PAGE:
Modern society is still dependent on the natural world to provide breathable air, clean water, food, fuel and the majority of pharmaceutical drugs. However, we're standing at a remarkable - and controversial - threshold. Biotechnology seems poised to provide an incredible range of options in agricultural products, cultivated animal and fish stocks, and pharmaceuticals. Granted, we must first decide if this is the next logical step after natural selection and selective breeding, or the ultimate arrogance on a suicidal path. Options such as human cloning and gene therapy are even more controversial. Having mapped the human genome, we're in possession of a remarkable dictionary, and the temptation is enormous to write creatively in this new language. Building on Moore's law (of increasing computer capacity), author and scientist Ray Kurzwell suggests an approaching singularity (the vertical limit of an exponential curve) in which we intimately merge with our technology. One recent headline says it all: "DNA Could Be Basis for Power Computing". We do not, strictly speaking, need external nature. Our drive to master nature has quite possibly brought us to the point of transcending it altogether. Oncoming circumstances may leave us with little choice. And if nature doesn't go down without a fight? A worst case scenario: as the global ecosystem continues to deteriorate, a select group of humans sequester themselves underground with sufficient resources to sustain life independent of natural processes. In a page from an apocalyptic science fiction novel, they could hybridize themselves for the new conditions, eat vat-grown foods, and inhale synthesized oxygen. Given the undesirability of the above, a bigger question arises as to whether we can similarly synthesize the intricate checks and balances in the web of life, and whether we're capable of visionary stewardship over the planet. At this point, the nature we most desperately need is not the external one that can be the subject of debate, but the internal nature that cannot. Ironically, many of our greatest scientific minds have arrived at a point of convergence between physics and metaphysics - the assertion that the universe only makes sense as the thought process of a great mind. The external nature that we have conquered is a product of that God/mind/spirit, however defined. If we wish to survive on a planet pulled out of natural balance by our will, then our gestures must be informed by a deep respect for, and connection with, that guiding spirit. There is compelling evidence to suggest that we're subtly linked to each other, whether through "collective unconscious" (Jung), "morphic fields" (Rupert Sheldrake), or biologically via DNA exchanged by bacterial mitochondria. For all our individuality, we are all intimate parts of our global problem, and simultaneously of its solution. Interdependence, integrative thinking and holism - these are some of the modern day buzzwords that sustain my hope for the future.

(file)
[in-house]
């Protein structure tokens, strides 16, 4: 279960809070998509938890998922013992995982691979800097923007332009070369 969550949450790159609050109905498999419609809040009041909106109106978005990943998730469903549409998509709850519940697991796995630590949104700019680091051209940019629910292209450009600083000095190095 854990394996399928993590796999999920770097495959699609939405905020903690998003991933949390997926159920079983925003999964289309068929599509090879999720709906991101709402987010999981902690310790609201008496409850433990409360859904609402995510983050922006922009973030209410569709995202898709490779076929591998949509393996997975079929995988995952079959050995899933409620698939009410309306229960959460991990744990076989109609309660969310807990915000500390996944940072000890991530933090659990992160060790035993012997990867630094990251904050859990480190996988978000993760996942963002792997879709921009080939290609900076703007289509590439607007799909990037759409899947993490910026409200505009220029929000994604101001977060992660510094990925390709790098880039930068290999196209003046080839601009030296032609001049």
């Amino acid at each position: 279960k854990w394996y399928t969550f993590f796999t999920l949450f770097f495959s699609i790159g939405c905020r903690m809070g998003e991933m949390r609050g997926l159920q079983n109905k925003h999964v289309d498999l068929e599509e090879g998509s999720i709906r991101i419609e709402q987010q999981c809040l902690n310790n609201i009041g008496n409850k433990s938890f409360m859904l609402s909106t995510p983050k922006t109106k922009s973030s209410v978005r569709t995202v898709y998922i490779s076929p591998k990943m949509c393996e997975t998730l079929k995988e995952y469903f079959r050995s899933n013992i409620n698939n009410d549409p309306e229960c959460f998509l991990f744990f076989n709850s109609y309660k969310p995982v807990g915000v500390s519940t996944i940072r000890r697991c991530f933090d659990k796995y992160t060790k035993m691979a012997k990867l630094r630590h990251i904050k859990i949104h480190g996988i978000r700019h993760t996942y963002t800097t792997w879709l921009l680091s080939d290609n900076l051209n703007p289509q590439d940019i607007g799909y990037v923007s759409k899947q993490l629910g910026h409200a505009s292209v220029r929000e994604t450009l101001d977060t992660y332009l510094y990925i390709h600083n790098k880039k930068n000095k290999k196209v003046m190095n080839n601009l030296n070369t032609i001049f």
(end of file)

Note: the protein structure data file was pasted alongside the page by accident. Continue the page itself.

Humans are distinguished from other animals by opposable thumbs, a large relative brain mass, and a capacity for self-awareness. Our salvation may well lie in the latter; in the words of William James, "Man alone of all the creatures of earth can change his own pattern. Man alone is the architect of his destiny". A more hopeful destiny may yet be claimed by bold entrepreneurs, inventors and iconoclasts acting within a fluid framework of global responsibility. There is potentially a dynamic and fertile polarity between global capitalism and holistic ecology, a balance similar to the one continually struck - and unstruck - between management and labor groups, each needing the other to keep honest. Sadly, the United Nations may be the closest thing we've seen to a global union; we may need another. There have also been promising developments in the relationship between traditional rivals. Today's environmentalists are not merely crying foul at the "global conspiracy", but working to place a value on natural assets, and suggesting solutions compatible with current economic models. For their part, the corporations are entering into the debate, and beginning to recognize some of the responsibilities of global stewardship. Kyoto may have largely failed - but at least it happened. And us, the ones who want the boxes and the babies and the better lives, how can we embrace this notion? The answer is likely different for each person - but it might include practicing tolerance, embracing duality, suspending judgement, making choices that are as responsible and informed as possible, carefully choosing who we give our proxies to, realistically assessing personal needs, making the contributions that we can, and listening, always, for the voice of spirit - whether in a forest, a church, a laboratory, or a boardroom. It all boils down to our stubborn nature, and perhaps a little chaos theory. History suggests that, as a species, we don't make significant changes until we absolutely have to. The strategies to reinvent our relationship with nature may well only appear as the old systems collapse. Hopefully the circumstances won't have to become too dire, and we'll have the resilience to survive the transition. And if not… nature will likely do just fine without us.